Documentary-style video storyThe best way to make a solid video story is to think about it the same way you think about writing a story. Indeed, it’s critical to think about how the video will “tell the story.” Once you envision what the story should “say,” it’s simply a matter of filling in the spots with the most appropriate footage. Here’s how.
Plan the shoot before you go out: Just like the elements of a good news story that are second nature to you (background, quotes from more than one source, documentation), there are basic elements of a shoot you will need to construct an interesting video story. You need a mix of shots:
- Wide-angle—These shots, also known as “establishing” shots, give viewers a sense of the environment, so shoot the outside of the building or back up and shoot the entire room.
- Medium—Somewhere in between wide and close-up, these shots are the ones you are probably most comfortable shooting.
- Close-ups—These shots zoom in on who’s talking or what they are talking about. Remember: Always zoom first, then record, instead of recording and zooming at the same time.
A good mix would be 25 percent wide-angle, 25 percent close-ups and 50 percent medium or mid-range shots.
Breaking news/highlights/clips style videoFor these types of video, you rarely know what the “story” will be in advance. You simply know that news is happening or has happened and you want to capture some essence of it on video.
For a breaking news event like a highway crash or a school shooting, you probably won’t get to the scene in time to capture the actual action. However, the reaction from witnesses and investigators as well as footage of the scene are well worth capturing.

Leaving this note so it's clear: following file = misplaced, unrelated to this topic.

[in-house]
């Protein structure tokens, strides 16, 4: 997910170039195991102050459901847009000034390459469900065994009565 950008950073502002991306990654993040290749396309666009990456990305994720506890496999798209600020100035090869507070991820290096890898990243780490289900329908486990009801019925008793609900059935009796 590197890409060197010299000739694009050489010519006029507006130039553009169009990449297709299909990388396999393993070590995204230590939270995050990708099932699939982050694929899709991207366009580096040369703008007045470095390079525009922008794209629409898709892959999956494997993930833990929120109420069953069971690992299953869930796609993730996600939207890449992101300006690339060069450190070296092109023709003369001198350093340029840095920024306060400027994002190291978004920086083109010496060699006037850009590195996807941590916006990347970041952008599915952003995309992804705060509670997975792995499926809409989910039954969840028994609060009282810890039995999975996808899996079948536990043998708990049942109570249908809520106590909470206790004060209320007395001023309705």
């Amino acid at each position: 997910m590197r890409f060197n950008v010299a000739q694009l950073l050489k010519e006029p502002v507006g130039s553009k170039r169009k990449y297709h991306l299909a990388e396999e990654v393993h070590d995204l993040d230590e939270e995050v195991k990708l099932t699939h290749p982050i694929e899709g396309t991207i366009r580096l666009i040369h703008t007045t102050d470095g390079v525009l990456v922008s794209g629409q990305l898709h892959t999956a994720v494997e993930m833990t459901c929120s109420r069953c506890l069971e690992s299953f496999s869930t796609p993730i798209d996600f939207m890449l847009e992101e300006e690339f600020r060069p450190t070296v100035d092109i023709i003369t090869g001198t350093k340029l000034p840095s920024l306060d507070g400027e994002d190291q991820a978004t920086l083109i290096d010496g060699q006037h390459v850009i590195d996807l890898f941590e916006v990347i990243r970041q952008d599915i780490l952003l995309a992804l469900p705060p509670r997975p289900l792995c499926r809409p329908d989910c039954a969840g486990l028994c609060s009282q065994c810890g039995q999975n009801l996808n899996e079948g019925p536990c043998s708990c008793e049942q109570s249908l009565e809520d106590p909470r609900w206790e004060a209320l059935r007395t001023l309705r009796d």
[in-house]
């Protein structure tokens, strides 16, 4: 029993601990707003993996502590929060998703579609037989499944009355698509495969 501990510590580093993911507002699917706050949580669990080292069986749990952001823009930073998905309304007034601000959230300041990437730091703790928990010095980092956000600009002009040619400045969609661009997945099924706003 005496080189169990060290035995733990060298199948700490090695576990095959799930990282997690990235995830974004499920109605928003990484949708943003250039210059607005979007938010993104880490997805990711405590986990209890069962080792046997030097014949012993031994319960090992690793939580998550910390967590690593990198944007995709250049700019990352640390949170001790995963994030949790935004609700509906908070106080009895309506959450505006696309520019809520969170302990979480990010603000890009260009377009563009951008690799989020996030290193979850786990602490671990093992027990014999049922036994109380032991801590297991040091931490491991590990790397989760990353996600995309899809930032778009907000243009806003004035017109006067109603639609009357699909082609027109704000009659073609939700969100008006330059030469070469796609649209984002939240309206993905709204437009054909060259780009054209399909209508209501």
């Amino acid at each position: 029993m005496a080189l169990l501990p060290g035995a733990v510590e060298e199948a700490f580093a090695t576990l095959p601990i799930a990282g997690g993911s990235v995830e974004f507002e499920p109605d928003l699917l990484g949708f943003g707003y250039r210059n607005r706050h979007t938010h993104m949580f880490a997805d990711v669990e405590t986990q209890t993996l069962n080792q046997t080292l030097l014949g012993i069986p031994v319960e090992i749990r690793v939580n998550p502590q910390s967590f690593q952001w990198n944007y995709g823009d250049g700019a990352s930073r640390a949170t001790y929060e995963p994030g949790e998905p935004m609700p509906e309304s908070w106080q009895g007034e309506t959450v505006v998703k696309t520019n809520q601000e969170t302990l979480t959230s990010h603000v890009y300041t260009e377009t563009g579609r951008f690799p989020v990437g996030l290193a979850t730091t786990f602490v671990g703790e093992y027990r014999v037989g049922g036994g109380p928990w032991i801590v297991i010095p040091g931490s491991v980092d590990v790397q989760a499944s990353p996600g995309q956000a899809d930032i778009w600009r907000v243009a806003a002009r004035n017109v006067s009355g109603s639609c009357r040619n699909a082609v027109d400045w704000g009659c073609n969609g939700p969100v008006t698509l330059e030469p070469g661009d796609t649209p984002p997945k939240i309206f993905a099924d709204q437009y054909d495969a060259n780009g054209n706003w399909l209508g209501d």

Press conferences (if they are tied to compelling news events or delivered by news figures) can make good video and are about the easiest to shoot. You have a fixed subject and the lighting will be good (especially if there are TV cameras around).
Highlights clips, especially in sports, can be among the most popular content on any news site. Shooting sports video can be challenging, however. The constant movement of the subjects requires large capacity in the digital video file and can be hard to follow once the video is downsized and compressed for Web display. As a result, short clips of the best action is the way to go, either edited together with voice-over descriptions or linked to a news story as raw clips with caption information next to the link.
Other important tips to remember:
- Be selective in shooting. There are two good reasons for this: You don’t want to waste tape and you don’t want to waste time editing.
- Avoid panning, zooming. Stop recording when switching between wide, medium and close shots. Avoid zooming and panning if possible. Simply shoot a shot, stop recording, then adjust for the next shot and hit record again.
- Hold your shots. Since you can make a shot shorter in the editing process—but not longer—make sure to hold each of your shots for at least 15 seconds. Even if it’s a wide environment shot that you’ll likely use for 5 seconds, shoot the full 15 seconds. You’ll be glad you did.